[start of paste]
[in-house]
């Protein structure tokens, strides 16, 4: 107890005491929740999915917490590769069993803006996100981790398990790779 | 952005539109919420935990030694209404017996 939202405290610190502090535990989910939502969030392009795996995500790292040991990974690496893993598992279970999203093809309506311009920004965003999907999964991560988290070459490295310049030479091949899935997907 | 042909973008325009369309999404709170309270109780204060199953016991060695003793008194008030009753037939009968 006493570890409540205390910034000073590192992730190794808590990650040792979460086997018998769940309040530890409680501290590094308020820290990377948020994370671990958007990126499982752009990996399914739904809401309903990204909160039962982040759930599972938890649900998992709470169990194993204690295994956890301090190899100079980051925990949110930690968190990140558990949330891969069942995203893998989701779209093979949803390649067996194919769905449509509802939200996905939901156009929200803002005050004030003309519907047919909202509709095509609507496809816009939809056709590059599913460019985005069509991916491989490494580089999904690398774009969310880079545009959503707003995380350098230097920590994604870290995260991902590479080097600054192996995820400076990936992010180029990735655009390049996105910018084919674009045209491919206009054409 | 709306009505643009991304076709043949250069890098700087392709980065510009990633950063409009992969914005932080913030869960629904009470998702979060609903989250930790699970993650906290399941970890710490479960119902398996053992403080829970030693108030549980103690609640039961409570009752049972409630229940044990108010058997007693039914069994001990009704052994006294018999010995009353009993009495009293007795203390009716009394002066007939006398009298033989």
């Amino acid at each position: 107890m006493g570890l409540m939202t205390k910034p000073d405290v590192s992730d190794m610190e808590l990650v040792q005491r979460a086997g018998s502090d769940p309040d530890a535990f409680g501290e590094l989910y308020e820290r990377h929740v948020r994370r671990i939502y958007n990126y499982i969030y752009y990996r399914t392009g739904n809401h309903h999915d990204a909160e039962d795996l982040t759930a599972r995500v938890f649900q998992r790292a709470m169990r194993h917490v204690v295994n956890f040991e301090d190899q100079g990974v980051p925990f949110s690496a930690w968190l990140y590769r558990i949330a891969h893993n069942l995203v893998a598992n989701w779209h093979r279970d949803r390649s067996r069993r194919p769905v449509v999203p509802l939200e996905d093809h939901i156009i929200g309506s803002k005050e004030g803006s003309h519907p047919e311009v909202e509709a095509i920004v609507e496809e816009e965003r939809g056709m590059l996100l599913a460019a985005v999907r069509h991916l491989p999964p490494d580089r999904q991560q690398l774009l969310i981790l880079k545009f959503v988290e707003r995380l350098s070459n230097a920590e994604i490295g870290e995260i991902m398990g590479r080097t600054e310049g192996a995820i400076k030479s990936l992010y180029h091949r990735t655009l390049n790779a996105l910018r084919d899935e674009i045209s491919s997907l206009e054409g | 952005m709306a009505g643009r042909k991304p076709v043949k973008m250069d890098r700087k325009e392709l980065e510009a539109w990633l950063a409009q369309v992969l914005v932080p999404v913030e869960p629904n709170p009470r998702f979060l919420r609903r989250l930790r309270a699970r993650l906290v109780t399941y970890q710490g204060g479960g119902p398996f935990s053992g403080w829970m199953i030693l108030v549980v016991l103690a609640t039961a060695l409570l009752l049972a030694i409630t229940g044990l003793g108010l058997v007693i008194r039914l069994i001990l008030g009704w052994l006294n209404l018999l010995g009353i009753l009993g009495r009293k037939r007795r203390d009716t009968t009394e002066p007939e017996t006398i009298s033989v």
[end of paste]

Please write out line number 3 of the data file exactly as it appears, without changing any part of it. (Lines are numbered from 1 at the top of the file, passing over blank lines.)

């Amino acid at each position: 107890m006493g570890l409540m939202t205390k910034p000073d405290v590192s992730d190794m610190e808590l990650v040792q005491r979460a086997g018998s502090d769940p309040d530890a535990f409680g501290e590094l989910y308020e820290r990377h929740v948020r994370r671990i939502y958007n990126y499982i969030y752009y990996r399914t392009g739904n809401h309903h999915d990204a909160e039962d795996l982040t759930a599972r995500v938890f649900q998992r790292a709470m169990r194993h917490v204690v295994n956890f040991e301090d190899q100079g990974v980051p925990f949110s690496a930690w968190l990140y590769r558990i949330a891969h893993n069942l995203v893998a598992n989701w779209h093979r279970d949803r390649s067996r069993r194919p769905v449509v999203p509802l939200e996905d093809h939901i156009i929200g309506s803002k005050e004030g803006s003309h519907p047919e311009v909202e509709a095509i920004v609507e496809e816009e965003r939809g056709m590059l996100l599913a460019a985005v999907r069509h991916l491989p999964p490494d580089r999904q991560q690398l774009l969310i981790l880079k545009f959503v988290e707003r995380l350098s070459n230097a920590e994604i490295g870290e995260i991902m398990g590479r080097t600054e310049g192996a995820i400076k030479s990936l992010y180029h091949r990735t655009l390049n790779a996105l910018r084919d899935e674009i045209s491919s997907l206009e054409g | 952005m709306a009505g643009r042909k991304p076709v043949k973008m250069d890098r700087k325009e392709l980065e510009a539109w990633l950063a409009q369309v992969l914005v932080p999404v913030e869960p629904n709170p009470r998702f979060l919420r609903r989250l930790r309270a699970r993650l906290v109780t399941y970890q710490g204060g479960g119902p398996f935990s053992g403080w829970m199953i030693l108030v549980v016991l103690a609640t039961a060695l409570l009752l049972a030694i409630t229940g044990l003793g108010l058997v007693i008194r039914l069994i001990l008030g009704w052994l006294n209404l018999l010995g009353i009753l009993g009495r009293k037939r007795r203390d009716t009968t009394e002066p007939e017996t006398i009298s033989v």